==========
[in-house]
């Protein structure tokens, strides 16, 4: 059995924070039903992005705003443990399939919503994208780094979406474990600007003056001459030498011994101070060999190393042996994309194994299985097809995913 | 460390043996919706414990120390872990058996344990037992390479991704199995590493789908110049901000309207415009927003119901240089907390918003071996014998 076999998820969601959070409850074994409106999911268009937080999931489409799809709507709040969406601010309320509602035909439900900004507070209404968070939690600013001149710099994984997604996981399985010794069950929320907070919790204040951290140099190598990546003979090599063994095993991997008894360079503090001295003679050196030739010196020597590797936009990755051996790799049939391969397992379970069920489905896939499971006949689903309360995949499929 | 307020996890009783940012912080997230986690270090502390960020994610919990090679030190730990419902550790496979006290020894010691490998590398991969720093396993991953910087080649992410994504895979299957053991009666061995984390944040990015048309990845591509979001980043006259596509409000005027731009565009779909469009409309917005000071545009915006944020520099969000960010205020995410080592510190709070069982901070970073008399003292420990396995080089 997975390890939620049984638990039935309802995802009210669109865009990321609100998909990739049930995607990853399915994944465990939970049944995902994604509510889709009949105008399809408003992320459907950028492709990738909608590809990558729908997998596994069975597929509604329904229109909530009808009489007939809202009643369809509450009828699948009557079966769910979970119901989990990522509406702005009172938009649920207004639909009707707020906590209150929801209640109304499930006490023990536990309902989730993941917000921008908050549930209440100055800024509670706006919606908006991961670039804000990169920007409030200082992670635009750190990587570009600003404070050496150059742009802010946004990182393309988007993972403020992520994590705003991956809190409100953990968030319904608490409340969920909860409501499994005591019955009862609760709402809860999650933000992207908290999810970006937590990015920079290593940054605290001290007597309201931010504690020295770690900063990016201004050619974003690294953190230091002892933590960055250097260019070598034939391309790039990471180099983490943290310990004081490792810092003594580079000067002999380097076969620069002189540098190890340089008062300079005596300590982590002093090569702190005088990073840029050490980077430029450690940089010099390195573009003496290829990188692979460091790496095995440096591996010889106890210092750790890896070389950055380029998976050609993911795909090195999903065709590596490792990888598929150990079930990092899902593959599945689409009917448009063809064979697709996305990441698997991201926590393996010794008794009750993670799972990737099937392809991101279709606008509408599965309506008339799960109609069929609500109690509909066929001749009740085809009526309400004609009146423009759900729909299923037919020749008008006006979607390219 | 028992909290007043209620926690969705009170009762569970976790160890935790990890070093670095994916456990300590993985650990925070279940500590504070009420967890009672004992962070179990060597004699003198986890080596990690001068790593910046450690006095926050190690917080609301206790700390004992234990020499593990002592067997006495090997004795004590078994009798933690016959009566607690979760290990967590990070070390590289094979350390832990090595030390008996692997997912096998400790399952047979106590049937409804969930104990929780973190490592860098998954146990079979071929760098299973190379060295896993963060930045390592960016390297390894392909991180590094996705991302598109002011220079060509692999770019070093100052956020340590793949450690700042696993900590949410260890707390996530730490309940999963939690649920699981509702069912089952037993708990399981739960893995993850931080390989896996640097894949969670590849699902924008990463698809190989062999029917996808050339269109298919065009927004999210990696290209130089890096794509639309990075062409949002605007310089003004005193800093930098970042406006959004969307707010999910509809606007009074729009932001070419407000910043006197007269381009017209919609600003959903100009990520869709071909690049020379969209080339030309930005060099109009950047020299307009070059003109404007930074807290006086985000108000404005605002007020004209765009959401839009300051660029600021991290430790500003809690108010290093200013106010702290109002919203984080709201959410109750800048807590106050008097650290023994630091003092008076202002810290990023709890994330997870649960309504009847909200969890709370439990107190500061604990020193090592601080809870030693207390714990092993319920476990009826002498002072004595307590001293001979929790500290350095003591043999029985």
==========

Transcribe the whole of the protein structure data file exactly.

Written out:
[in-house]
């Protein structure tokens, strides 16, 4: 059995924070039903992005705003443990399939919503994208780094979406474990600007003056001459030498011994101070060999190393042996994309194994299985097809995913 | 460390043996919706414990120390872990058996344990037992390479991704199995590493789908110049901000309207415009927003119901240089907390918003071996014998 076999998820969601959070409850074994409106999911268009937080999931489409799809709507709040969406601010309320509602035909439900900004507070209404968070939690600013001149710099994984997604996981399985010794069950929320907070919790204040951290140099190598990546003979090599063994095993991997008894360079503090001295003679050196030739010196020597590797936009990755051996790799049939391969397992379970069920489905896939499971006949689903309360995949499929 | 307020996890009783940012912080997230986690270090502390960020994610919990090679030190730990419902550790496979006290020894010691490998590398991969720093396993991953910087080649992410994504895979299957053991009666061995984390944040990015048309990845591509979001980043006259596509409000005027731009565009779909469009409309917005000071545009915006944020520099969000960010205020995410080592510190709070069982901070970073008399003292420990396995080089 997975390890939620049984638990039935309802995802009210669109865009990321609100998909990739049930995607990853399915994944465990939970049944995902994604509510889709009949105008399809408003992320459907950028492709990738909608590809990558729908997998596994069975597929509604329904229109909530009808009489007939809202009643369809509450009828699948009557079966769910979970119901989990990522509406702005009172938009649920207004639909009707707020906590209150929801209640109304499930006490023990536990309902989730993941917000921008908050549930209440100055800024509670706006919606908006991961670039804000990169920007409030200082992670635009750190990587570009600003404070050496150059742009802010946004990182393309988007993972403020992520994590705003991956809190409100953990968030319904608490409340969920909860409501499994005591019955009862609760709402809860999650933000992207908290999810970006937590990015920079290593940054605290001290007597309201931010504690020295770690900063990016201004050619974003690294953190230091002892933590960055250097260019070598034939391309790039990471180099983490943290310990004081490792810092003594580079000067002999380097076969620069002189540098190890340089008062300079005596300590982590002093090569702190005088990073840029050490980077430029450690940089010099390195573009003496290829990188692979460091790496095995440096591996010889106890210092750790890896070389950055380029998976050609993911795909090195999903065709590596490792990888598929150990079930990092899902593959599945689409009917448009063809064979697709996305990441698997991201926590393996010794008794009750993670799972990737099937392809991101279709606008509408599965309506008339799960109609069929609500109690509909066929001749009740085809009526309400004609009146423009759900729909299923037919020749008008006006979607390219 | 028992909290007043209620926690969705009170009762569970976790160890935790990890070093670095994916456990300590993985650990925070279940500590504070009420967890009672004992962070179990060597004699003198986890080596990690001068790593910046450690006095926050190690917080609301206790700390004992234990020499593990002592067997006495090997004795004590078994009798933690016959009566607690979760290990967590990070070390590289094979350390832990090595030390008996692997997912096998400790399952047979106590049937409804969930104990929780973190490592860098998954146990079979071929760098299973190379060295896993963060930045390592960016390297390894392909991180590094996705991302598109002011220079060509692999770019070093100052956020340590793949450690700042696993900590949410260890707390996530730490309940999963939690649920699981509702069912089952037993708990399981739960893995993850931080390989896996640097894949969670590849699902924008990463698809190989062999029917996808050339269109298919065009927004999210990696290209130089890096794509639309990075062409949002605007310089003004005193800093930098970042406006959004969307707010999910509809606007009074729009932001070419407000910043006197007269381009017209919609600003959903100009990520869709071909690049020379969209080339030309930005060099109009950047020299307009070059003109404007930074807290006086985000108000404005605002007020004209765009959401839009300051660029600021991290430790500003809690108010290093200013106010702290109002919203984080709201959410109750800048807590106050008097650290023994630091003092008076202002810290990023709890994330997870649960309504009847909200969890709370439990107190500061604990020193090592601080809870030693207390714990092993319920476990009826002498002072004595307590001293001979929790500290350095003591043999029985």